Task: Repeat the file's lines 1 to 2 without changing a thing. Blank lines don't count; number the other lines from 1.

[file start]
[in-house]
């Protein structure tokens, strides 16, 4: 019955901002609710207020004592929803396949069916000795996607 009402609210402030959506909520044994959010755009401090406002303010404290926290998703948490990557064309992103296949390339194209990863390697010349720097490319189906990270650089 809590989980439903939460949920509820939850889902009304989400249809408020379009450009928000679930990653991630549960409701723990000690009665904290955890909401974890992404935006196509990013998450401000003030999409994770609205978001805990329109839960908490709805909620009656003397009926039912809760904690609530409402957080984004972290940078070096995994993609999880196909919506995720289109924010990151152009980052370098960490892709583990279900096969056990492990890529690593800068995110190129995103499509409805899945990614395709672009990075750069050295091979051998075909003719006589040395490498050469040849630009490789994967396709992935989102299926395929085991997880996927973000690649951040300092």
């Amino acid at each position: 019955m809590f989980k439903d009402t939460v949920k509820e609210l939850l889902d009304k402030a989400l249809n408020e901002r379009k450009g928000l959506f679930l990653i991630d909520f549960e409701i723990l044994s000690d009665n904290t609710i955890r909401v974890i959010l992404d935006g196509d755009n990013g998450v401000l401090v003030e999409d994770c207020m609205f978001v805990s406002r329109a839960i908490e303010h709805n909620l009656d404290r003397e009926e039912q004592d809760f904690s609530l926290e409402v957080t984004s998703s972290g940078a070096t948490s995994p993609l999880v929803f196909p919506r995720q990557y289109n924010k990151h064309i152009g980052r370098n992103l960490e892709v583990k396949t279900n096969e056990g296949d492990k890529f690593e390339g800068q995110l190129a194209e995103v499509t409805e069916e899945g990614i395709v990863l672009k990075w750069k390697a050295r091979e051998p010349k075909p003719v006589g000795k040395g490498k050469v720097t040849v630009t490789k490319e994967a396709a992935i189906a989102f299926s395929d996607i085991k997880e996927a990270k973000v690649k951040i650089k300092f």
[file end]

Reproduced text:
[in-house]
């Protein structure tokens, strides 16, 4: 019955901002609710207020004592929803396949069916000795996607 009402609210402030959506909520044994959010755009401090406002303010404290926290998703948490990557064309992103296949390339194209990863390697010349720097490319189906990270650089 809590989980439903939460949920509820939850889902009304989400249809408020379009450009928000679930990653991630549960409701723990000690009665904290955890909401974890992404935006196509990013998450401000003030999409994770609205978001805990329109839960908490709805909620009656003397009926039912809760904690609530409402957080984004972290940078070096995994993609999880196909919506995720289109924010990151152009980052370098960490892709583990279900096969056990492990890529690593800068995110190129995103499509409805899945990614395709672009990075750069050295091979051998075909003719006589040395490498050469040849630009490789994967396709992935989102299926395929085991997880996927973000690649951040300092």